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Pesticides could be banned: Congress must take POPs stance

Members of Congress and the Bush administration have some difficult decisions to make between now and the end of the year as they contemplate what stance the U.S. government should take on the Stockholm Convention on Persistent Organic Pollutants.

The Stockholm Convention on Persistent Organic Pollutants (POPs), which went into effect in May, bans or severely restricts 12 crop protection chemicals, nine of which are not available in the United States. (The latter includes organochlorine compounds such as DDT.)

The U.S. crop protection industry supports the Stockholm Convention but is concerned that efforts by environmental groups to label currently registered pesticides as new POPs could result in restrictions or bans on pesticide use in the United States.

“The proposed legislation allows us to opt in or specifically accept the convention's individual amendments adding a new chemical on a case-by-case basis,” says Dawn DeBerry Stump, a staff member of the Senate Agriculture Committee who met with members of the Southern Crop Production Association during a visit to Capitol Hill.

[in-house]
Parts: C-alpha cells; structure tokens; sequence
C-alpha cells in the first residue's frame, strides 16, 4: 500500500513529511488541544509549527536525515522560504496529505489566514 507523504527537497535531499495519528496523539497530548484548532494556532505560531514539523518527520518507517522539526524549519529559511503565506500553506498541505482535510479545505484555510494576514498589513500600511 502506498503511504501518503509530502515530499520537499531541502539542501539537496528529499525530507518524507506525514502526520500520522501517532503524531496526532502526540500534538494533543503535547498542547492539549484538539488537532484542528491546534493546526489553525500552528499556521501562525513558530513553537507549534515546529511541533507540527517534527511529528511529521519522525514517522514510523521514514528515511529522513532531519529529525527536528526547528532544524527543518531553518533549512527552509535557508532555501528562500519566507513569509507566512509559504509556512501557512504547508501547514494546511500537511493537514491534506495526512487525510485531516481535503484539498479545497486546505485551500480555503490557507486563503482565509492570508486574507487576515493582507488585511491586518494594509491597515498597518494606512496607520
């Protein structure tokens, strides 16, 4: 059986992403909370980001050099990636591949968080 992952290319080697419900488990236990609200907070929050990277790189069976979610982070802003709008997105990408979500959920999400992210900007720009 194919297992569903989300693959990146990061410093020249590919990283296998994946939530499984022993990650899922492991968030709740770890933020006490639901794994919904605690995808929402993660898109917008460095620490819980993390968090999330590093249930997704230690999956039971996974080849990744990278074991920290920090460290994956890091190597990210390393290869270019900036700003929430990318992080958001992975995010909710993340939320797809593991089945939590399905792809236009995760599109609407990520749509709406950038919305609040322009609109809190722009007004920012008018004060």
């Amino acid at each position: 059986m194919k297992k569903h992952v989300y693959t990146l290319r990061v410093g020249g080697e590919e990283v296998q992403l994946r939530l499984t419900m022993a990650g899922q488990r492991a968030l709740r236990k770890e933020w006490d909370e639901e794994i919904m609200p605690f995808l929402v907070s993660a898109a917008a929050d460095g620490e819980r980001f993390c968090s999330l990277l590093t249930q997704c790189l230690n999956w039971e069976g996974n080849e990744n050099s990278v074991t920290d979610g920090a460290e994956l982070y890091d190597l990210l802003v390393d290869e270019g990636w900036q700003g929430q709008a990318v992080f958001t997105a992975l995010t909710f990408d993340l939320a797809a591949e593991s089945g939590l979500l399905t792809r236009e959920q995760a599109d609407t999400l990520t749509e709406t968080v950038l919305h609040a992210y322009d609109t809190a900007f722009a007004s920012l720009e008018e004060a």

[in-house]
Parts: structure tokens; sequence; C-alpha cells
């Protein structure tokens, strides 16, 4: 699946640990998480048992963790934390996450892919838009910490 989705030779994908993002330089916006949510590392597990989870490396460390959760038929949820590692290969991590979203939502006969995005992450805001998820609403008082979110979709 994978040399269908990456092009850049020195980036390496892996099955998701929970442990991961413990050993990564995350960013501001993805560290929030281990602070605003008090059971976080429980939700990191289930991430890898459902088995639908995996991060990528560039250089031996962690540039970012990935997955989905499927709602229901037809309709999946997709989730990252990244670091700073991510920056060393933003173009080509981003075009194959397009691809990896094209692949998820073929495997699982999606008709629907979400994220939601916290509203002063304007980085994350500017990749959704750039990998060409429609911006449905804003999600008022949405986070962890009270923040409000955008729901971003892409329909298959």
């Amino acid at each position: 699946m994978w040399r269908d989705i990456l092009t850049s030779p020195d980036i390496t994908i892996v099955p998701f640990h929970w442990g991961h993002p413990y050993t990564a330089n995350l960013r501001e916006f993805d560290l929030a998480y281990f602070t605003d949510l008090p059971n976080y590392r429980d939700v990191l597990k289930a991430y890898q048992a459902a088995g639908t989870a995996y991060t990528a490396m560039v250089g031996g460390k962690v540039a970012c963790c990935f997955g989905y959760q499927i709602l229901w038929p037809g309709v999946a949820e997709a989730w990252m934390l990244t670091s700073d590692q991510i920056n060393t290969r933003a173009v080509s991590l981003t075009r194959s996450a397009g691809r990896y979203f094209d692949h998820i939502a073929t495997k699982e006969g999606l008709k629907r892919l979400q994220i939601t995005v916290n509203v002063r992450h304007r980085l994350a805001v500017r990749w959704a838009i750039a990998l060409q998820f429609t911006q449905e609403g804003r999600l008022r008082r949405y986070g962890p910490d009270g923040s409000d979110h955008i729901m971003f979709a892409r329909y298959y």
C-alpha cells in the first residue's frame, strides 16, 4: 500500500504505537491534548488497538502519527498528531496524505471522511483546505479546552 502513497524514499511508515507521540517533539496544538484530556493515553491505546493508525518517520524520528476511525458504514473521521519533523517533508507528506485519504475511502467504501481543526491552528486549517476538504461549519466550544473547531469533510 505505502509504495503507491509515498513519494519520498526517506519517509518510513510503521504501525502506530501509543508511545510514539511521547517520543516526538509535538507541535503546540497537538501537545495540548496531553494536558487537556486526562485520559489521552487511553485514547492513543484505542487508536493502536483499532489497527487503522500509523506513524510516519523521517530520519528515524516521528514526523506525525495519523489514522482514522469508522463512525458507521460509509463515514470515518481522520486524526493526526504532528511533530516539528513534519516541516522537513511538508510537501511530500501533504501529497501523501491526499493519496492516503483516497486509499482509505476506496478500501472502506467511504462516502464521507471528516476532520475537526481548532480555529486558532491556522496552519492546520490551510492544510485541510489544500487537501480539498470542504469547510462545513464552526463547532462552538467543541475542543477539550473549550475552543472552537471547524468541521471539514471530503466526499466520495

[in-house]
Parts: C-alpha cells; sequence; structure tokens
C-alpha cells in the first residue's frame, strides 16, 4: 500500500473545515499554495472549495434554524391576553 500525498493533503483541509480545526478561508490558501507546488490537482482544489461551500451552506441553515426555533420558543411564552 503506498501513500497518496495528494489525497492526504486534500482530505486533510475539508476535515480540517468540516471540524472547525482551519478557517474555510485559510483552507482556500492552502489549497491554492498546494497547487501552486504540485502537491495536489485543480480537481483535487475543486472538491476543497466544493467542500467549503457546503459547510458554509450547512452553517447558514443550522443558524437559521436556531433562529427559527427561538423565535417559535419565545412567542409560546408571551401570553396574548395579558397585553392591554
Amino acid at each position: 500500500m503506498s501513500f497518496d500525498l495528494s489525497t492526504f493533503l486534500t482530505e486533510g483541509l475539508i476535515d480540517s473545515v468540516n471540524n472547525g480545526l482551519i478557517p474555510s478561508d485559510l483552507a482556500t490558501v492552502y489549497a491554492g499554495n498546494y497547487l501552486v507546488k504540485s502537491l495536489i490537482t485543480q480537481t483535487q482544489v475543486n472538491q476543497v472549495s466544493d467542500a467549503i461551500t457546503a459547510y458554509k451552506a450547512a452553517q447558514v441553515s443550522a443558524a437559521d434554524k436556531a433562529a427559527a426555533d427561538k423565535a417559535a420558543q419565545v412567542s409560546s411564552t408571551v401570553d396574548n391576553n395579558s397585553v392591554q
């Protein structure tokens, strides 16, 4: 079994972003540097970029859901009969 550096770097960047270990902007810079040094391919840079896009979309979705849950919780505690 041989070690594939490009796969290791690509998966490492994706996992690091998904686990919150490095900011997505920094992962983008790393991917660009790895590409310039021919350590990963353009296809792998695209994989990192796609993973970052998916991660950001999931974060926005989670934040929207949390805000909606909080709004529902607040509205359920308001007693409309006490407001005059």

“But all the work on the agreement has to be done soon or our representatives can't go to the table when the first meeting of the countries that have ratified the convention is held early next year.”

The Senate Agriculture Committee doesn't work on international treaties, as a rule, but it is charged with rewriting the Federal Insecticide, Fungicide and Rodenticide Act (FIFRA), which must be amended before the United States can fully participate in the Stockholm Convention on POPs. Separately, the Senate must ratify the treaty.

The U.S. crop protection industry and CropLife America, its organization in Washington, understand that FIFRA must be amended to comply with treaty obligations, but believe the United States already has a formidable cancellation process for pesticides that are determined to be unsafe.

But environmental organizations favor allowing members of the convention to determine the cancellation procedures, ostensibly because of the “green” bent of many of the European Union members that have signed on to the agreement.

Sixteen groups have written to Sen. Thad Cochran, R-Miss., chairman of the Senate Agriculture Committee, and the chairman and ranking members of the House and Senate ag committees, urging them to adopt legislation that would give EPA “new authority to control chemicals with POPs characteristics that are added to the treaty.”

Signers of the letter include Environmental Defense, the Environmental Working Group, Friends of the Earth, Greenpeace, League of Conservation Voters, Sierra Club and the World Wildlife Fund.

Stump, who specializes in environmental issues for the Ag Committee, said, “Our position is that we don't need to reinvent the wheel for product cancellation.”

She said that while the environmental community may favor an international approach to banning chemicals listed as POPs by the convention, she doesn't believe that they want to prevent the United States from participating in the new organization.